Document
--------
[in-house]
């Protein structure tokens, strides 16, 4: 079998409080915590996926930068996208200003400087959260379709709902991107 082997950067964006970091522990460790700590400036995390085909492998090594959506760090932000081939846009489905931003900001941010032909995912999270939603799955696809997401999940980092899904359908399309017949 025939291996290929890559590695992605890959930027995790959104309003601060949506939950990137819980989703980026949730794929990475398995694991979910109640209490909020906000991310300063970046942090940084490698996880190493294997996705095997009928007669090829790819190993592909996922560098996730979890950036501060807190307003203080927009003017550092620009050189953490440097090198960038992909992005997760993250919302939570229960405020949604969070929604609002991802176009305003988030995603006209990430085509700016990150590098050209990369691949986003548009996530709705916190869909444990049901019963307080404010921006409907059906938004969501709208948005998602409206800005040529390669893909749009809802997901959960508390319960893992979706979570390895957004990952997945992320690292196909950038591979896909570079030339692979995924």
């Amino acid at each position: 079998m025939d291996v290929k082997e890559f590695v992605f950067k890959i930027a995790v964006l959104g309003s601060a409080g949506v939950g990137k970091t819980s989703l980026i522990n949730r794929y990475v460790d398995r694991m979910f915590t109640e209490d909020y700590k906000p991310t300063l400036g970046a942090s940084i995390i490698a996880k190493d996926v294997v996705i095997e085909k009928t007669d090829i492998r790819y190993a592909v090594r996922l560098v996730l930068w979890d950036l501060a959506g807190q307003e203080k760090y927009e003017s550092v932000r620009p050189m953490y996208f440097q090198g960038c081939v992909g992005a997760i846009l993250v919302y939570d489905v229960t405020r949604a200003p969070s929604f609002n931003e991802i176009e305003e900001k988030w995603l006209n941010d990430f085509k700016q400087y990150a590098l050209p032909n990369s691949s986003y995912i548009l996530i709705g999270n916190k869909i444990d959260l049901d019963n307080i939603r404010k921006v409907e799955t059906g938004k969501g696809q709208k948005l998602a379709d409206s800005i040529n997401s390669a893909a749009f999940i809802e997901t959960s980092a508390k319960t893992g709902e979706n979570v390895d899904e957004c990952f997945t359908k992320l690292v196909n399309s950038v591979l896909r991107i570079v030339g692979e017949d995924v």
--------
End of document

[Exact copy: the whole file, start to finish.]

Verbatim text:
[in-house]
């Protein structure tokens, strides 16, 4: 079998409080915590996926930068996208200003400087959260379709709902991107 082997950067964006970091522990460790700590400036995390085909492998090594959506760090932000081939846009489905931003900001941010032909995912999270939603799955696809997401999940980092899904359908399309017949 025939291996290929890559590695992605890959930027995790959104309003601060949506939950990137819980989703980026949730794929990475398995694991979910109640209490909020906000991310300063970046942090940084490698996880190493294997996705095997009928007669090829790819190993592909996922560098996730979890950036501060807190307003203080927009003017550092620009050189953490440097090198960038992909992005997760993250919302939570229960405020949604969070929604609002991802176009305003988030995603006209990430085509700016990150590098050209990369691949986003548009996530709705916190869909444990049901019963307080404010921006409907059906938004969501709208948005998602409206800005040529390669893909749009809802997901959960508390319960893992979706979570390895957004990952997945992320690292196909950038591979896909570079030339692979995924």
């Amino acid at each position: 079998m025939d291996v290929k082997e890559f590695v992605f950067k890959i930027a995790v964006l959104g309003s601060a409080g949506v939950g990137k970091t819980s989703l980026i522990n949730r794929y990475v460790d398995r694991m979910f915590t109640e209490d909020y700590k906000p991310t300063l400036g970046a942090s940084i995390i490698a996880k190493d996926v294997v996705i095997e085909k009928t007669d090829i492998r790819y190993a592909v090594r996922l560098v996730l930068w979890d950036l501060a959506g807190q307003e203080k760090y927009e003017s550092v932000r620009p050189m953490y996208f440097q090198g960038c081939v992909g992005a997760i846009l993250v919302y939570d489905v229960t405020r949604a200003p969070s929604f609002n931003e991802i176009e305003e900001k988030w995603l006209n941010d990430f085509k700016q400087y990150a590098l050209p032909n990369s691949s986003y995912i548009l996530i709705g999270n916190k869909i444990d959260l049901d019963n307080i939603r404010k921006v409907e799955t059906g938004k969501g696809q709208k948005l998602a379709d409206s800005i040529n997401s390669a893909a749009f999940i809802e997901t959960s980092a508390k319960t893992g709902e979706n979570v390895d899904e957004c990952f997945t359908k992320l690292v196909n399309s950038v591979l896909r991107i570079v030339g692979e017949d995924v």